Prompt children to pay attention to others’ feelings and help them identify the facial and bodily expressions that correspond with sadness and fear.

Tailor your solutions

We need to tailor our behaviour management approaches to the individual characteristics of children whose moral emotions are underdeveloped. Children with disruptive behaviour problems have different difficulties for different reasons, so it makes sense that we need to support them in different ways. We need a mixed bag of strategies.

The team at the UNSW Parent-Child Research Clinic developed and tested an intervention aimed to help parents and early childhood teachers manage the disruptive behaviour of children with underdeveloped moral emotions.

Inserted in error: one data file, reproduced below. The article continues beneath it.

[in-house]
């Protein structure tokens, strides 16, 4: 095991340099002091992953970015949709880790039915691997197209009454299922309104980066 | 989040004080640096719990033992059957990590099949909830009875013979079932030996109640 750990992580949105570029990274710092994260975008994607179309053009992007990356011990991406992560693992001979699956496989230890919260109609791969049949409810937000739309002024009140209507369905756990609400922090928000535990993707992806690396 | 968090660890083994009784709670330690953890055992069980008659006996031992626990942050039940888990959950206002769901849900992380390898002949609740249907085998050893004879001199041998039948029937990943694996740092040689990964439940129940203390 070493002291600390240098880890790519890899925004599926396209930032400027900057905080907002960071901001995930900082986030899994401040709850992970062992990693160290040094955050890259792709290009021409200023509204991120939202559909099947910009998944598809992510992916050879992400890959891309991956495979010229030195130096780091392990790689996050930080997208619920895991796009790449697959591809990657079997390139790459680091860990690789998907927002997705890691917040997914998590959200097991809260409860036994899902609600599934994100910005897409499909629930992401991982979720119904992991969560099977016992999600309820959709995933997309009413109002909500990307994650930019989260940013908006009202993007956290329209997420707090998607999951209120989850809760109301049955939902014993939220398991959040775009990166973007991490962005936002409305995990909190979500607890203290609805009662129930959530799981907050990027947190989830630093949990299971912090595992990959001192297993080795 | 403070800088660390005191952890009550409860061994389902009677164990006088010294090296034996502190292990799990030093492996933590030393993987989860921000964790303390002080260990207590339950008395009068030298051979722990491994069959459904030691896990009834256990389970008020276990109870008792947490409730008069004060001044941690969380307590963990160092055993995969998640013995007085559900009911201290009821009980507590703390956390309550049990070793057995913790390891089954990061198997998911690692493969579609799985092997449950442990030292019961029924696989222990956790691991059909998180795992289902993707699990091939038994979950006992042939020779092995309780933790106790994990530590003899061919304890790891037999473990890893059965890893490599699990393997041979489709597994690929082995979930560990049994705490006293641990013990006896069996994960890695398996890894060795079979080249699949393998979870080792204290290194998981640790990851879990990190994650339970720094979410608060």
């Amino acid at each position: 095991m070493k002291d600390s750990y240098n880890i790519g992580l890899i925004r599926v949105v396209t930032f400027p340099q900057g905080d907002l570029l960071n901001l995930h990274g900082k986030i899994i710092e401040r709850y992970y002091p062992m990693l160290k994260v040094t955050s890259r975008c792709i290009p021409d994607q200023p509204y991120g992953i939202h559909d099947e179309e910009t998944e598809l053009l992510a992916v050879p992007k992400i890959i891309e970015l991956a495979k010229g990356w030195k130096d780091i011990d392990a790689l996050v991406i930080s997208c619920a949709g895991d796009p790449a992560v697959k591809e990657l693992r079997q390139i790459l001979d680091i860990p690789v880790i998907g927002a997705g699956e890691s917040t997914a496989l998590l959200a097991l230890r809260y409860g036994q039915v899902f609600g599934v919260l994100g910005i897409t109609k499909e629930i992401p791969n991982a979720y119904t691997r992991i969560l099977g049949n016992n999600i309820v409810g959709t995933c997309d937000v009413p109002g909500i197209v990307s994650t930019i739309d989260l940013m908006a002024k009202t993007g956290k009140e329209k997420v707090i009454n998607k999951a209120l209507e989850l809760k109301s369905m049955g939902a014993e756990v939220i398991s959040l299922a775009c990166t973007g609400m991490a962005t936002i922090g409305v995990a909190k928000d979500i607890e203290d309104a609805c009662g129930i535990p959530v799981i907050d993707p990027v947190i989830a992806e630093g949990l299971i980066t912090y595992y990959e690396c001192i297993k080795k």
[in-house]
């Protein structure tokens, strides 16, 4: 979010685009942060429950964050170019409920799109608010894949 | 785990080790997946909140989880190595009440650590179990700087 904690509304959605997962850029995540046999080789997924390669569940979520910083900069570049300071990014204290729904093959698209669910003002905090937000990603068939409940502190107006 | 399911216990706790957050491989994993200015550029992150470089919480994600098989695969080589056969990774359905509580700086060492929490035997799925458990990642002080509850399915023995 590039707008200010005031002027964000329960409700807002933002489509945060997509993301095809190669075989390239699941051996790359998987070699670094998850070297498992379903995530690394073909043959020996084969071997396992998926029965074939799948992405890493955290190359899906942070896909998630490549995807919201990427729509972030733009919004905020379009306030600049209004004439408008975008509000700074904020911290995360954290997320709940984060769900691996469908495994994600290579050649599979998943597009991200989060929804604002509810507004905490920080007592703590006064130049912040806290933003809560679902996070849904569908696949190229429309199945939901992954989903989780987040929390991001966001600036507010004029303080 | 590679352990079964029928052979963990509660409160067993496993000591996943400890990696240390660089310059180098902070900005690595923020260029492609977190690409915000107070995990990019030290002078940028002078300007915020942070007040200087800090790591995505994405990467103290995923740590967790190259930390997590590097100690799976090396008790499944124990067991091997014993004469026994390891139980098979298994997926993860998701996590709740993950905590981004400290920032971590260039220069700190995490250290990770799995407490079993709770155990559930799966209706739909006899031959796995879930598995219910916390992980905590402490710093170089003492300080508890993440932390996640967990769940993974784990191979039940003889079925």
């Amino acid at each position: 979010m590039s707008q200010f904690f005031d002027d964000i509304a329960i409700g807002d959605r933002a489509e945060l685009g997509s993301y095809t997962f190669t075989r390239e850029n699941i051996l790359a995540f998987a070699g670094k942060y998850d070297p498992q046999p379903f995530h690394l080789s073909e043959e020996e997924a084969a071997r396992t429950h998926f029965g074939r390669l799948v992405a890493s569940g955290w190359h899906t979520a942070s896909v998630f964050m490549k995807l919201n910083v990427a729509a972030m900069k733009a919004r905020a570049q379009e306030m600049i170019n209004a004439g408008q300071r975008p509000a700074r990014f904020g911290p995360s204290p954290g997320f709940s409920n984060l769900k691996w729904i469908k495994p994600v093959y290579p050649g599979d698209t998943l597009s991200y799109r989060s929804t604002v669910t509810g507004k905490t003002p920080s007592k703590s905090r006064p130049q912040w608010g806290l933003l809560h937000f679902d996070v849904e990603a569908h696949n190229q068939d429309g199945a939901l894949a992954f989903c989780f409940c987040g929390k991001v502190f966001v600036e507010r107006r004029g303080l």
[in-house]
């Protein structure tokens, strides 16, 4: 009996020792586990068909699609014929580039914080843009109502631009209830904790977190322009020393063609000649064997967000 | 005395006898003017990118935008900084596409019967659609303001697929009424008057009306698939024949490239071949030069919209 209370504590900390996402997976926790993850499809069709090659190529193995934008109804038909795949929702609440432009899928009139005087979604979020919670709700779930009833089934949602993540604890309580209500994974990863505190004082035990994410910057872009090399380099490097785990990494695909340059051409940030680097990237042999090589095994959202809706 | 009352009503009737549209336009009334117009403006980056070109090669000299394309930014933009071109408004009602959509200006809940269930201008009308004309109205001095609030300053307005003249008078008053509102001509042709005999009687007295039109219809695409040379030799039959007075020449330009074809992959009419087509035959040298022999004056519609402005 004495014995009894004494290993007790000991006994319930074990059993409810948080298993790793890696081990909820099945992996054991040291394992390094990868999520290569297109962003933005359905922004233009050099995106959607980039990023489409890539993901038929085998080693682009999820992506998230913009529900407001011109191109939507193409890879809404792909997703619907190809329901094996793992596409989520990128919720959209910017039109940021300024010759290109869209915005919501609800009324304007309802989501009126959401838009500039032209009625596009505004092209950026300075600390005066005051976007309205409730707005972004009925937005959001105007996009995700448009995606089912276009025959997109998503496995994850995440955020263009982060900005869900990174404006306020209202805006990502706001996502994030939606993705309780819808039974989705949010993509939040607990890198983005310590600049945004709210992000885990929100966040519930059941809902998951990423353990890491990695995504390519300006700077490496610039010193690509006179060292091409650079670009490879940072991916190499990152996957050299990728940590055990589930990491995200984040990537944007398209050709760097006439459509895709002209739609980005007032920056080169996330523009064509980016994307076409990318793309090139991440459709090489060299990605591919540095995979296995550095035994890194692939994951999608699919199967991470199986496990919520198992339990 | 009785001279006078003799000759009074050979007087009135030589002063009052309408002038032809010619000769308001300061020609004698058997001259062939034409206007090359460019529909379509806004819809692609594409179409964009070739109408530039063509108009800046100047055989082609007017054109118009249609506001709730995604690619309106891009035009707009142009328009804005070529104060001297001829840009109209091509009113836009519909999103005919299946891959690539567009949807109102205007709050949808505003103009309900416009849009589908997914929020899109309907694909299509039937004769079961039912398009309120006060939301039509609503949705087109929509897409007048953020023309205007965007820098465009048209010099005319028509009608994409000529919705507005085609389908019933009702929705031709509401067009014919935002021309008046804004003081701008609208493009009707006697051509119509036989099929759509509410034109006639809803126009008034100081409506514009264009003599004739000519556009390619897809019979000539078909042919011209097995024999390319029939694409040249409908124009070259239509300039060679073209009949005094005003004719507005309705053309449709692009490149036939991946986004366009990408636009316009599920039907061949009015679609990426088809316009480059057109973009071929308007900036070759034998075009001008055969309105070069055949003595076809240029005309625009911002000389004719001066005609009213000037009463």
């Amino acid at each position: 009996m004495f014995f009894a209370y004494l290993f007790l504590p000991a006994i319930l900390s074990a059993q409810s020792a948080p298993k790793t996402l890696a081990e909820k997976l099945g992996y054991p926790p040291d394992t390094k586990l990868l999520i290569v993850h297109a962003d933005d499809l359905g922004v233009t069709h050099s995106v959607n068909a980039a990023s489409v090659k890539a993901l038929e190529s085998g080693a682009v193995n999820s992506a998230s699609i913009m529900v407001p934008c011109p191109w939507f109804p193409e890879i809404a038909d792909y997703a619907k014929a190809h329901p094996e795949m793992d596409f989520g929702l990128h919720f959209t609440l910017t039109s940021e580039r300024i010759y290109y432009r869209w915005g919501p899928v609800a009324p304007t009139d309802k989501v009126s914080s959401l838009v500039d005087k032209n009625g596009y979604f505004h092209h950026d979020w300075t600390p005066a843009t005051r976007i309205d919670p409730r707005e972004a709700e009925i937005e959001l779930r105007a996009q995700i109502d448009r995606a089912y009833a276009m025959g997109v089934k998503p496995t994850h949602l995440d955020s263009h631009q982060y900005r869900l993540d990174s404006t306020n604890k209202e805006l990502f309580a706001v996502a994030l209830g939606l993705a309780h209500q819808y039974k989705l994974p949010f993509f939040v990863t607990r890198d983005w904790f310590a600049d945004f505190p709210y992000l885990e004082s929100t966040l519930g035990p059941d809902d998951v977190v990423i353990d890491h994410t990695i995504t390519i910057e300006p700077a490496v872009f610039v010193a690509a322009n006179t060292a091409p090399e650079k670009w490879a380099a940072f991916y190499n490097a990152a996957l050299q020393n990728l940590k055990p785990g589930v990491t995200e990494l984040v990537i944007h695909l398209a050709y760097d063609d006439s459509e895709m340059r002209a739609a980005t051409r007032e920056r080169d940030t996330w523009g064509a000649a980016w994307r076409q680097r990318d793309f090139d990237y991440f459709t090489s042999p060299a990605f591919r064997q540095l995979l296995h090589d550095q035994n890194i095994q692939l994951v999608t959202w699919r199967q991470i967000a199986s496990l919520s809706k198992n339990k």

Here are my top three tips

Use reward-focused behaviour management strategies rather than consequence-focused strategies. Research shows that children with underdeveloped moral emotions don’t learn from consequences as well as typical children. On the flip side, they are very motivated by rewards. This may mean prioritising strategies such as token economy systems over the “thinking chair” or removing privileges. (In a token economy system, children earn tokens for doing specific behaviours such as complying or sharing and can trade their tokens for personalised rewards such as making slime or going out first to play.)

As difficult as these children can be to like sometimes, try to show them warmth and affection. The science is fairly clear that warm and affectionate caregiving is protective for children with underdeveloped moral emotions: when they experience warm and affectionate caregiving, they are less likely to develop severe and long lasting disruptive behaviour problems.